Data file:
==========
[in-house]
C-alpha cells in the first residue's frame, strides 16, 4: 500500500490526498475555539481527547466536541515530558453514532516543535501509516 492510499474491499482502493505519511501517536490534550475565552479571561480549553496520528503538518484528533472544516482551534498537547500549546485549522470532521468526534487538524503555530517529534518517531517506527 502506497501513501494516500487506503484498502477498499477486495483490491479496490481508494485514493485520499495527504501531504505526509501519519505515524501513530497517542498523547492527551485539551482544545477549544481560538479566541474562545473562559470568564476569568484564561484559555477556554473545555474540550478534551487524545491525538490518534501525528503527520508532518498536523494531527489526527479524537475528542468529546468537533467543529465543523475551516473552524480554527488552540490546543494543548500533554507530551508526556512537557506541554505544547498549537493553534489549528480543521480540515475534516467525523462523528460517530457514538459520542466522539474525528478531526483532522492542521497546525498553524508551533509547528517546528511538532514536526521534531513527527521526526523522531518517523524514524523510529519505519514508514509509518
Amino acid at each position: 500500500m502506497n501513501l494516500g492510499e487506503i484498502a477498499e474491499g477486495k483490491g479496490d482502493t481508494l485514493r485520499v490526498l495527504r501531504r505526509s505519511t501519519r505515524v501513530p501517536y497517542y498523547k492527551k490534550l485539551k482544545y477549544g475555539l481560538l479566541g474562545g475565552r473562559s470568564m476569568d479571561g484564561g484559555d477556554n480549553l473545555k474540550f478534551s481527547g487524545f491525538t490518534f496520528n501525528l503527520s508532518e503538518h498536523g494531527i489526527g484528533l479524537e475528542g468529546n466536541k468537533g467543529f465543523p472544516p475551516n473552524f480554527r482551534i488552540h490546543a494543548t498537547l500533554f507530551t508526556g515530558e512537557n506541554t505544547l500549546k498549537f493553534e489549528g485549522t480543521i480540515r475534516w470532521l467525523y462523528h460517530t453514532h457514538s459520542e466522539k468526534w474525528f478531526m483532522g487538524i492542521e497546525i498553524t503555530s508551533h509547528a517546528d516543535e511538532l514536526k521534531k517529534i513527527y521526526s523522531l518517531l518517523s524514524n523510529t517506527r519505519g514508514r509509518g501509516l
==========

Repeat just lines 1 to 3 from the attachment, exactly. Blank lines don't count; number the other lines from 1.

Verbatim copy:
[in-house]
C-alpha cells in the first residue's frame, strides 16, 4: 500500500490526498475555539481527547466536541515530558453514532516543535501509516 492510499474491499482502493505519511501517536490534550475565552479571561480549553496520528503538518484528533472544516482551534498537547500549546485549522470532521468526534487538524503555530517529534518517531517506527 502506497501513501494516500487506503484498502477498499477486495483490491479496490481508494485514493485520499495527504501531504505526509501519519505515524501513530497517542498523547492527551485539551482544545477549544481560538479566541474562545473562559470568564476569568484564561484559555477556554473545555474540550478534551487524545491525538490518534501525528503527520508532518498536523494531527489526527479524537475528542468529546468537533467543529465543523475551516473552524480554527488552540490546543494543548500533554507530551508526556512537557506541554505544547498549537493553534489549528480543521480540515475534516467525523462523528460517530457514538459520542466522539474525528478531526483532522492542521497546525498553524508551533509547528517546528511538532514536526521534531513527527521526526523522531518517523524514524523510529519505519514508514509509518
Amino acid at each position: 500500500m502506497n501513501l494516500g492510499e487506503i484498502a477498499e474491499g477486495k483490491g479496490d482502493t481508494l485514493r485520499v490526498l495527504r501531504r505526509s505519511t501519519r505515524v501513530p501517536y497517542y498523547k492527551k490534550l485539551k482544545y477549544g475555539l481560538l479566541g474562545g475565552r473562559s470568564m476569568d479571561g484564561g484559555d477556554n480549553l473545555k474540550f478534551s481527547g487524545f491525538t490518534f496520528n501525528l503527520s508532518e503538518h498536523g494531527i489526527g484528533l479524537e475528542g468529546n466536541k468537533g467543529f465543523p472544516p475551516n473552524f480554527r482551534i488552540h490546543a494543548t498537547l500533554f507530551t508526556g515530558e512537557n506541554t505544547l500549546k498549537f493553534e489549528g485549522t480543521i480540515r475534516w470532521l467525523y462523528h460517530t453514532h457514538s459520542e466522539k468526534w474525528f478531526m483532522g487538524i492542521e497546525i498553524t503555530s508551533h509547528a517546528d516543535e511538532l514536526k521534531k517529534i513527527y521526526s523522531l518517531l518517523s524514524n523510529t517506527r519505519g514508514r509509518g501509516l